Some 2000 years ago, in a backwater of the Roman Empire, something happened that changed the world. On the first Good Friday, Jesus of Nazareth was executed on a cross. On the first Holy Saturday, he lay buried in a borrowed tomb. And then on the third day after his death, the first Easter, he was raised from the dead, as a sign of God’s love for Jesus and for us. For we are told that if we have faith in God’s saving love, we too will be raised from the dead. That in a nutshell is the Easter message.
But faith is such a tricky matter! If we but read the newspapers or watch the news coming out of Syria or Turkey or France or Belgium, it is easy to believe in Good Friday. It is easy to believe that the world would brutally kill a gentle man whose only wrong was to teach God’s love. It is easy to believe the Holy Saturday message that this man of peace is dead and buried—The End! But to be honest, it is harder to believe in the Easter message, that sin and death did not—and do not—get the last word!
We may imagine that ours is the first generation of doubters, but that just isn’t the case. St. Paul contended with his fellow Jews trying to convince them that the Resurrection of the Messiah was foretold in scripture if only they had the eyes to see and the ears to hear the truth. Later, St. John wrote the Gospel account of the Resurrection that we heard proclaimed today. He wrote his Gospel for one reason and one reason only: that all generations might know the truth about what God did in his day and, believing that truth, might have eternal life through Jesus Christ.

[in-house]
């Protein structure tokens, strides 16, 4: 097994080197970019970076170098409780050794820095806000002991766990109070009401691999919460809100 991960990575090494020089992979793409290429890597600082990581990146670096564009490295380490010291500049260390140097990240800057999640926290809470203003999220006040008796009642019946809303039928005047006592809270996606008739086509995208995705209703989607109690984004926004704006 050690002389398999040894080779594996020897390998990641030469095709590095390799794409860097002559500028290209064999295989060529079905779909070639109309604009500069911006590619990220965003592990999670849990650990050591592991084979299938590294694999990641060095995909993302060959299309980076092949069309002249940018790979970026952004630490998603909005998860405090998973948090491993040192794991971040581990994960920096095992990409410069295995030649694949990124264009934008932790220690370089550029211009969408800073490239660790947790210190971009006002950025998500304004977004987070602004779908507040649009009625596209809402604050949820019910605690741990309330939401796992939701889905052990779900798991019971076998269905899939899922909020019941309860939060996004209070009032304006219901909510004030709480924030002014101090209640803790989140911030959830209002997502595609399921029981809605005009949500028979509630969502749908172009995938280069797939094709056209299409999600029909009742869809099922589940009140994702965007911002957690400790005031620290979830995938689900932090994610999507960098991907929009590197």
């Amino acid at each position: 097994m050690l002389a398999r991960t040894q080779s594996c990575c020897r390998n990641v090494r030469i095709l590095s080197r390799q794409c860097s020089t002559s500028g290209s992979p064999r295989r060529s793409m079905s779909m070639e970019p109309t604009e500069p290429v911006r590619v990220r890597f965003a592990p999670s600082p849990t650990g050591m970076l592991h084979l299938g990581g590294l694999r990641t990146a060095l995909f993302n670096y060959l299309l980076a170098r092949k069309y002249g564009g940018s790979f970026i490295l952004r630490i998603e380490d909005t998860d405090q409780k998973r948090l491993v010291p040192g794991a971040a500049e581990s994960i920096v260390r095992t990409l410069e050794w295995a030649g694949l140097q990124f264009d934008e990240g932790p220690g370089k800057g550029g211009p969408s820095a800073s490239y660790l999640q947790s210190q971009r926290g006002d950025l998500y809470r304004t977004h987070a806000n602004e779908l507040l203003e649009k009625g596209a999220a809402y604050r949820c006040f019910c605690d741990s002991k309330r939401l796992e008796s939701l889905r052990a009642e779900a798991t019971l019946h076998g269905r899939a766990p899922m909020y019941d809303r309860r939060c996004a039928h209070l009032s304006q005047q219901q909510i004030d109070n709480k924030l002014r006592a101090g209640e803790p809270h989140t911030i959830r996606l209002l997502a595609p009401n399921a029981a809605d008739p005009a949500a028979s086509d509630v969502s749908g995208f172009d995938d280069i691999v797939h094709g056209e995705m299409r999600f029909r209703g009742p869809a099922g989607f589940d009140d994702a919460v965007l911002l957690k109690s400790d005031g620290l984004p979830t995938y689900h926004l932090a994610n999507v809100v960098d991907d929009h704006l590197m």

Of all the Gospel accounts of the Resurrection, John’s is the most vivid and detailed—and convincing! In the midst of the miraculous, we get real, honest portrayals of how various disciples of Jesus reacted to his death and later to the mystery of the empty tomb.
The two boys, Peter and the Beloved Disciple, upon hearing that Jesus’ body has gone missing from the tomb, compete in a footrace to see who will get there first. The Beloved Disciple wins, but then chickens out, letting Peter be the first to enter the tomb. One disciple is forever changed; the other is merely mystified. The Beloved Disciple believes, even though he doesn’t understand. Peter is just plain confused. The impatient boys head home. And because of their impatience, they miss out on a miracle (at least for now).
Mary Magdalene, who evidently didn’t even try to keep up with the boys, arrives back at the tomb. She has no real reason to be there. Jesus’ body is gone, so there is no longer a body to anoint for final burial. But here she can feel close to Jesus and grieve. Like the boys before, she peers into the dark emptiness of the tomb. But the tomb isn’t empty! She encounters a pair of messengers from God, for that is what angels are, messengers. They start up a conversation with Mary, but, before they can deliver their message, they are interrupted. Jesus himself, in a form not readily recognized even by his close companion, appears to Mary Magdalene. Why, one wonders, did Jesus interrupt the angels in the performance of their duty? Perhaps because Mary’s devotion and her grief called out to him. Perhaps only he could give her the consolation she so desperately needed. And so he came to her and called her by name. Though his glorified body was no longer immediately recognizable, Mary knew the voice of her Good Shepherd when he spoke her name.